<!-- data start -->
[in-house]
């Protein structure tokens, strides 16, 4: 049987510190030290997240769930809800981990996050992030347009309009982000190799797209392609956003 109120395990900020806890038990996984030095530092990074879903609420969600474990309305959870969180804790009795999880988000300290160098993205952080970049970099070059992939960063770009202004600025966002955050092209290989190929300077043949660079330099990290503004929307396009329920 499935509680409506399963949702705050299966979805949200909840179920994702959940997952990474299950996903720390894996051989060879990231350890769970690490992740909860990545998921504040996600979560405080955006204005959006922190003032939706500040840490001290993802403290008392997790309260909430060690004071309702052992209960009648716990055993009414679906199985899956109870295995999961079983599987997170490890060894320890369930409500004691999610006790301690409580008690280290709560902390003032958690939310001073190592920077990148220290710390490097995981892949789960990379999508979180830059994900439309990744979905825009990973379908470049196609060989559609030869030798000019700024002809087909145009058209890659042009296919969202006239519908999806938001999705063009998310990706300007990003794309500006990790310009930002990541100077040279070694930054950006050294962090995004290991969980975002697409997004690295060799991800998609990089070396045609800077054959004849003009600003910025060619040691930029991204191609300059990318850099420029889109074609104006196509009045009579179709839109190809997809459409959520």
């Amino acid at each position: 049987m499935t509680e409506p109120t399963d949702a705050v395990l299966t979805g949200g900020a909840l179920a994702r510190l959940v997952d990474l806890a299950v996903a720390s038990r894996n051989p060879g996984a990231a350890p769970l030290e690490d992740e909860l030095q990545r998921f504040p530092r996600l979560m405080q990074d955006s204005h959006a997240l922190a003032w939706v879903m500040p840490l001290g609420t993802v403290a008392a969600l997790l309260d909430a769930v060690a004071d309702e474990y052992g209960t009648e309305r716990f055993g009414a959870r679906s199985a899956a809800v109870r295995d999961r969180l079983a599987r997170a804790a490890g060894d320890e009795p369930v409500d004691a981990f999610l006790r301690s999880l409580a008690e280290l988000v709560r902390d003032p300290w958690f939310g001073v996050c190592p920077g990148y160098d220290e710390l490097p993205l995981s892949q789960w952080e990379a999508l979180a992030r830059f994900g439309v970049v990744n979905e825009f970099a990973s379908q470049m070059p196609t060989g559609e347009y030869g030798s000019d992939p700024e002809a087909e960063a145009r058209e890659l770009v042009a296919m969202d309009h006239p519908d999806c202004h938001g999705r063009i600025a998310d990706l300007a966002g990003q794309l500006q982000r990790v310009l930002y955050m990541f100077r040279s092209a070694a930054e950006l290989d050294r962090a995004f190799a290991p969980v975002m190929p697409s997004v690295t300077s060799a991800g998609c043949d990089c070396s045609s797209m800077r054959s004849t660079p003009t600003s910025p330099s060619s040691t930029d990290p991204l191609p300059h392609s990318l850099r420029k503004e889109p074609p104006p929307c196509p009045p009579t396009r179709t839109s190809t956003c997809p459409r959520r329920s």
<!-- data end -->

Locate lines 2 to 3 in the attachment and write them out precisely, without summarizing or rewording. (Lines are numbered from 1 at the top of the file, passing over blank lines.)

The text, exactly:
């Protein structure tokens, strides 16, 4: 049987510190030290997240769930809800981990996050992030347009309009982000190799797209392609956003 109120395990900020806890038990996984030095530092990074879903609420969600474990309305959870969180804790009795999880988000300290160098993205952080970049970099070059992939960063770009202004600025966002955050092209290989190929300077043949660079330099990290503004929307396009329920 499935509680409506399963949702705050299966979805949200909840179920994702959940997952990474299950996903720390894996051989060879990231350890769970690490992740909860990545998921504040996600979560405080955006204005959006922190003032939706500040840490001290993802403290008392997790309260909430060690004071309702052992209960009648716990055993009414679906199985899956109870295995999961079983599987997170490890060894320890369930409500004691999610006790301690409580008690280290709560902390003032958690939310001073190592920077990148220290710390490097995981892949789960990379999508979180830059994900439309990744979905825009990973379908470049196609060989559609030869030798000019700024002809087909145009058209890659042009296919969202006239519908999806938001999705063009998310990706300007990003794309500006990790310009930002990541100077040279070694930054950006050294962090995004290991969980975002697409997004690295060799991800998609990089070396045609800077054959004849003009600003910025060619040691930029991204191609300059990318850099420029889109074609104006196509009045009579179709839109190809997809459409959520």
């Amino acid at each position: 049987m499935t509680e409506p109120t399963d949702a705050v395990l299966t979805g949200g900020a909840l179920a994702r510190l959940v997952d990474l806890a299950v996903a720390s038990r894996n051989p060879g996984a990231a350890p769970l030290e690490d992740e909860l030095q990545r998921f504040p530092r996600l979560m405080q990074d955006s204005h959006a997240l922190a003032w939706v879903m500040p840490l001290g609420t993802v403290a008392a969600l997790l309260d909430a769930v060690a004071d309702e474990y052992g209960t009648e309305r716990f055993g009414a959870r679906s199985a899956a809800v109870r295995d999961r969180l079983a599987r997170a804790a490890g060894d320890e009795p369930v409500d004691a981990f999610l006790r301690s999880l409580a008690e280290l988000v709560r902390d003032p300290w958690f939310g001073v996050c190592p920077g990148y160098d220290e710390l490097p993205l995981s892949q789960w952080e990379a999508l979180a992030r830059f994900g439309v970049v990744n979905e825009f970099a990973s379908q470049m070059p196609t060989g559609e347009y030869g030798s000019d992939p700024e002809a087909e960063a145009r058209e890659l770009v042009a296919m969202d309009h006239p519908d999806c202004h938001g999705r063009i600025a998310d990706l300007a966002g990003q794309l500006q982000r990790v310009l930002y955050m990541f100077r040279s092209a070694a930054e950006l290989d050294r962090a995004f190799a290991p969980v975002m190929p697409s997004v690295t300077s060799a991800g998609c043949d990089c070396s045609s797209m800077r054959s004849t660079p003009t600003s910025p330099s060619s040691t930029d990290p991204l191609p300059h392609s990318l850099r420029k503004e889109p074609p104006p929307c196509p009045p009579t396009r179709t839109s190809t956003c997809p459409r959520r329920s």